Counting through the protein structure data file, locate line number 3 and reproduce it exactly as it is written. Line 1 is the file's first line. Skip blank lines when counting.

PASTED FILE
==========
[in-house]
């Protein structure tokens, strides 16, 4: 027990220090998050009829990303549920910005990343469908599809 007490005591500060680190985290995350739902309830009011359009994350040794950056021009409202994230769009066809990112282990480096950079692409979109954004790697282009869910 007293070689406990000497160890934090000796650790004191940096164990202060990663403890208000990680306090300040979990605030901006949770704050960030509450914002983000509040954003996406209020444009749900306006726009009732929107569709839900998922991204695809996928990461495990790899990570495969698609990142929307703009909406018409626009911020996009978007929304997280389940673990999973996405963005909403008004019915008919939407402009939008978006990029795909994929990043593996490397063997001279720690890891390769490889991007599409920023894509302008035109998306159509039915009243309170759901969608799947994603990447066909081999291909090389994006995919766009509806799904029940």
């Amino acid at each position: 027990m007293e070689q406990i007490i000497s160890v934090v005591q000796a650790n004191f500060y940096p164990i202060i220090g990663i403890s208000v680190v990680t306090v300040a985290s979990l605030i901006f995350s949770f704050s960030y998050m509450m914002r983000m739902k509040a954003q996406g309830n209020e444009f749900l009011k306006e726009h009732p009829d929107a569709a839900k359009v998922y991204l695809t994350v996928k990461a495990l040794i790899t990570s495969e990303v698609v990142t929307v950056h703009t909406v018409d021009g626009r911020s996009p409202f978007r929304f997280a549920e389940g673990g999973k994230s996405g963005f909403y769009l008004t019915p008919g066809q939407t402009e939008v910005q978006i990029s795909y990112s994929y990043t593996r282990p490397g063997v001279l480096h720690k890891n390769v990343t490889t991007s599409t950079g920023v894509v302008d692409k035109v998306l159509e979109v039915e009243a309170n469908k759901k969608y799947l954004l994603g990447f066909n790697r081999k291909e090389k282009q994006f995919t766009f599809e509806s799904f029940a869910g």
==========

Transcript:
């Amino acid at each position: 027990m007293e070689q406990i007490i000497s160890v934090v005591q000796a650790n004191f500060y940096p164990i202060i220090g990663i403890s208000v680190v990680t306090v300040a985290s979990l605030i901006f995350s949770f704050s960030y998050m509450m914002r983000m739902k509040a954003q996406g309830n209020e444009f749900l009011k306006e726009h009732p009829d929107a569709a839900k359009v998922y991204l695809t994350v996928k990461a495990l040794i790899t990570s495969e990303v698609v990142t929307v950056h703009t909406v018409d021009g626009r911020s996009p409202f978007r929304f997280a549920e389940g673990g999973k994230s996405g963005f909403y769009l008004t019915p008919g066809q939407t402009e939008v910005q978006i990029s795909y990112s994929y990043t593996r282990p490397g063997v001279l480096h720690k890891n390769v990343t490889t991007s599409t950079g920023v894509v302008d692409k035109v998306l159509e979109v039915e009243a309170n469908k759901k969608y799947l954004l994603g990447f066909n790697r081999k291909e090389k282009q994006f995919t766009f599809e509806s799904f029940a869910g």